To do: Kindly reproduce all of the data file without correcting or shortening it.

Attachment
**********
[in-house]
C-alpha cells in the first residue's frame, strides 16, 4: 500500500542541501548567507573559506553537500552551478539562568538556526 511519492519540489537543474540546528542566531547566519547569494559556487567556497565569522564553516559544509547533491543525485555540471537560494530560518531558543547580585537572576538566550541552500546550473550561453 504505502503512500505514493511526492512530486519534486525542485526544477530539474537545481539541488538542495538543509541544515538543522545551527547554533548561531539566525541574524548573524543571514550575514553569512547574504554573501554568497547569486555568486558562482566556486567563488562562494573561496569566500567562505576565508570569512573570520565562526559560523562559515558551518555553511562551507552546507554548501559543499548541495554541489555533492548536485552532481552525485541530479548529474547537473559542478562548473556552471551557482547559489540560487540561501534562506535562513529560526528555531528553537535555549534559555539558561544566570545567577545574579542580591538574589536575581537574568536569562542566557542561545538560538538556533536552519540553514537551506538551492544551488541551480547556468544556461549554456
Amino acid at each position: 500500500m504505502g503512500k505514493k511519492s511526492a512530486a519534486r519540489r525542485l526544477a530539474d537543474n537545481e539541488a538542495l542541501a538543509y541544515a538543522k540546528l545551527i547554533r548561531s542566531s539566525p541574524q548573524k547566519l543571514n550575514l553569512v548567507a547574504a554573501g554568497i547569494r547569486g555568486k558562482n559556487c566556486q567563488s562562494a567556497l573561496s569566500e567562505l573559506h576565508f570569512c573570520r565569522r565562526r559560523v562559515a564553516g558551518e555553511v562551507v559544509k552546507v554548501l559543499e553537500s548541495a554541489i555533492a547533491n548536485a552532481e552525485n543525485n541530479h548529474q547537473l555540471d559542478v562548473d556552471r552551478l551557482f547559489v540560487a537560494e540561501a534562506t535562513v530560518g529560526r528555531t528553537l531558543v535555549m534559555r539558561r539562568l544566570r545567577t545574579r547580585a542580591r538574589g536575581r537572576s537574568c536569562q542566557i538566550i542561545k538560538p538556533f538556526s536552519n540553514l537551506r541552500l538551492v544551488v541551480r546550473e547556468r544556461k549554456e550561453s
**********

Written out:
[in-house]
C-alpha cells in the first residue's frame, strides 16, 4: 500500500542541501548567507573559506553537500552551478539562568538556526 511519492519540489537543474540546528542566531547566519547569494559556487567556497565569522564553516559544509547533491543525485555540471537560494530560518531558543547580585537572576538566550541552500546550473550561453 504505502503512500505514493511526492512530486519534486525542485526544477530539474537545481539541488538542495538543509541544515538543522545551527547554533548561531539566525541574524548573524543571514550575514553569512547574504554573501554568497547569486555568486558562482566556486567563488562562494573561496569566500567562505576565508570569512573570520565562526559560523562559515558551518555553511562551507552546507554548501559543499548541495554541489555533492548536485552532481552525485541530479548529474547537473559542478562548473556552471551557482547559489540560487540561501534562506535562513529560526528555531528553537535555549534559555539558561544566570545567577545574579542580591538574589536575581537574568536569562542566557542561545538560538538556533536552519540553514537551506538551492544551488541551480547556468544556461549554456
Amino acid at each position: 500500500m504505502g503512500k505514493k511519492s511526492a512530486a519534486r519540489r525542485l526544477a530539474d537543474n537545481e539541488a538542495l542541501a538543509y541544515a538543522k540546528l545551527i547554533r548561531s542566531s539566525p541574524q548573524k547566519l543571514n550575514l553569512v548567507a547574504a554573501g554568497i547569494r547569486g555568486k558562482n559556487c566556486q567563488s562562494a567556497l573561496s569566500e567562505l573559506h576565508f570569512c573570520r565569522r565562526r559560523v562559515a564553516g558551518e555553511v562551507v559544509k552546507v554548501l559543499e553537500s548541495a554541489i555533492a547533491n548536485a552532481e552525485n543525485n541530479h548529474q547537473l555540471d559542478v562548473d556552471r552551478l551557482f547559489v540560487a537560494e540561501a534562506t535562513v530560518g529560526r528555531t528553537l531558543v535555549m534559555r539558561r539562568l544566570r545567577t545574579r547580585a542580591r538574589g536575581r537572576s537574568c536569562q542566557i538566550i542561545k538560538p538556533f538556526s536552519n540553514l537551506r541552500l538551492v544551488v541551480r546550473e547556468r544556461k549554456e550561453s